Wednesday, April 16, 2008

Ruth Marcus Is Full Of It

Today the Washington Post has published Why John Yoo Must Stay by Ruth Marcus. Here are the first two paragraphs:

The March 14, 2003, memo "Re: Military Interrogation of Alien Unlawful Combatants Held Outside the United States" is an abhorrent document. Better known as John Yoo's torture memo, it is shoddy in its legal reasoning, outrageous in its far-reaching assertion of presidential power and repellent in its purpose -- to offer legal cover to U.S. personnel who commit torture.

Should this man be teaching constitutional law at one of the nation's top law schools? If he were being hired on the basis of that memo, certainly not. But he is already teaching at Berkeley's Boalt Hall, and he has tenure, which makes the matter far more complicated and argues, in the end, for keeping Yoo on the faculty.
Marcus then goes on to explain that the recent declassification of this document has stirred many to call for Yoo’s dismissal from Berkeley. She then proceeds to give several very weak arguments as to why she thinks Berkeley should not fire Yoo.

Let’s examine some of them one by one.
Disputes over academic freedom tend by their very nature to involve unpleasant choices. No one wants to have on the faculty, say, a literature professor who marches with Nazis, but pushing her out for that reason invites McCarthyite purges.
Does one literature professor marching with Nazis have an effect on the behavior of the President of the United States? Does one literature professor marching with Nazis have an effect on the behavior of the interrogators of any of our captured soldiers? McCarthyite purges? This is a terrible analogy. Joseph McCarthy was a United States senator who abused the considerable power that he had as a senator. He was not a president of a college considering whether he should simply fire someone or not. The matter with Yoo is about one person. McCarthy had a huge list of people and used the government and Congressional hearings to railroad people on the list to “name names.” Peoples lives and careers were destroyed for no other reason than being on this list. The people on the list were not advocating physical harm toward others, nor were they advocating the breaking of any laws. Yoo, on the other hand was advocating torture and the breaking of laws to the President of the United States. Yoo is also just one person, not the many of McCarthyism. How would a college firing someone be anything at all like McCarthyism? Marcus has her McCarthy analogy completely backwards. Yoo is not the one being persecuted here, Yoo is the persecutor. Yoo and McCarthy both worked for the government and both abused the power that they had. Both have caused other people to suffer.
Edley, as Columbia Law School professor Scott Horton wrote, "is appropriately concerned about freedom of expression for his faculty. But he should be much more concerned about the message that all of this sends to his students. Lawyers who act on the public stage can have an enormous impact on their society and the world around them. . . . Does Dean Edley really imagine that their work is subject to no principle of accountability because they are mere drones dispensing legal analysis?"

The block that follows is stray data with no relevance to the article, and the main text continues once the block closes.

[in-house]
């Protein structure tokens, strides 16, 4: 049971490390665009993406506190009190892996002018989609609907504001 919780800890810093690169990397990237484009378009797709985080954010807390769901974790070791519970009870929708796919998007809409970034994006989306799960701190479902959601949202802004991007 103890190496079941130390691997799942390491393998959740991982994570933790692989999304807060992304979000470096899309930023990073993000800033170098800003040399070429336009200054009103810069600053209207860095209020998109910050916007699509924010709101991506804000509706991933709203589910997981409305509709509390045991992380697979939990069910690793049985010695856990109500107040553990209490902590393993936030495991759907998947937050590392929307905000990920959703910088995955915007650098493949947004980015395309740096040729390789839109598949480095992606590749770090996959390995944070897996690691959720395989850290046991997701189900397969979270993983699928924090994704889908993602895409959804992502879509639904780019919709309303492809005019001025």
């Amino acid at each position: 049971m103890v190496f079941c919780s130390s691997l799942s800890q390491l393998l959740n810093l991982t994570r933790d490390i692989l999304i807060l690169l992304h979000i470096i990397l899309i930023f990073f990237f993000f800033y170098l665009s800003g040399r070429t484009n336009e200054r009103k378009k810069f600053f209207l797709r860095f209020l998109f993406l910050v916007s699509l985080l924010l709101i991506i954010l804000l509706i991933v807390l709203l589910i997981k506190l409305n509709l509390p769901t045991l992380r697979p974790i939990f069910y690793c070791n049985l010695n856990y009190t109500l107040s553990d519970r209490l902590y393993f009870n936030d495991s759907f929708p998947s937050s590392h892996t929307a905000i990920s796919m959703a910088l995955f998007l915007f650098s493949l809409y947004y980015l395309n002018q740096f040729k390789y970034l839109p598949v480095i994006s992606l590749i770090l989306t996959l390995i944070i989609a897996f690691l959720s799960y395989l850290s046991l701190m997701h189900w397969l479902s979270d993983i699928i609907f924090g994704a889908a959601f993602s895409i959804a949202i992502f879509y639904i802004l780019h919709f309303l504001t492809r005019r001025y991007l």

Yet the message sent to students by dumping Yoo would be even worse: that some opinions are too dangerous to express. Lawyers are used to staking a foothold on slippery slopes, but this one, with academic freedom at issue, is too treacherous to risk.
Yoo did much more than simply express an opinion! Marcus makes it sound like all Yoo did was appear on Meet The Press and say to Tim Russert, “By the way, torture is just alright with me.” Yoo advised the most powerful person on the planet that it’s OK to break the law and torture people. As far as I know no one has died because of something someone said to Tim Russert. However, untold numbers of people will die because of what Yoo told Bush. This is not about academic freedom. This is not about something Yoo did or said on a college campus. This is about what Yoo did while serving the president and our country. If Yoo had spent his entire career as a college professor, then academic freedom and tenure could be invoked.
The most useful analogy I've read on this subject comes from Princeton professor Deborah Pearlstein, who asked what Berkeley would do if a molecular biology professor "had written a medical opinion while in government employ disclaiming the truth of evolution," and continued to dispute the theory of evolution once he resumed teaching.
The most useful analogy? This is the best that Marcus can come up with? Writing a medical opinion while in government employ disclaiming the truth of cigarette smoking causing cancer would have been a better analogy. No one would die or suffer enormous psychological damage from someone writing “ a medical opinion while in government employ disclaiming the truth of evolution,” and then continuing to dispute the theory of evolution once he resumed teaching. No one would be breaking the law or disregarding the Geneva Conventions because of this.
Pearlstein, a human rights lawyer, found Yoo's memo "blatantly, embarrassingly wrong under the law," but she conceded that legal conclusions lack the hard certainty of scientific truth.
This is truly idiotic. There is no such thing as “ the hard certainty of scientific truth.” Science is not about proving “truths”, it is about disproving previous “truths.” Just ask Ptolemy and Nicolaus Copernicus.
Keeping John Yoo at Berkeley is the high price of liberty.
No it’s not! Keeping John Yoo at Berkeley is destroying liberty. The rich and powerful who commit war crimes, torture (or advocate torture) need to be held accountable to the rule of law. Civilization, democracy, and yes, liberty depend on this. Has Ruth Marcus forgotten that it is “liberty and justice for all?” Not just for a select few.

0 comments - Post a comment :

Post a Comment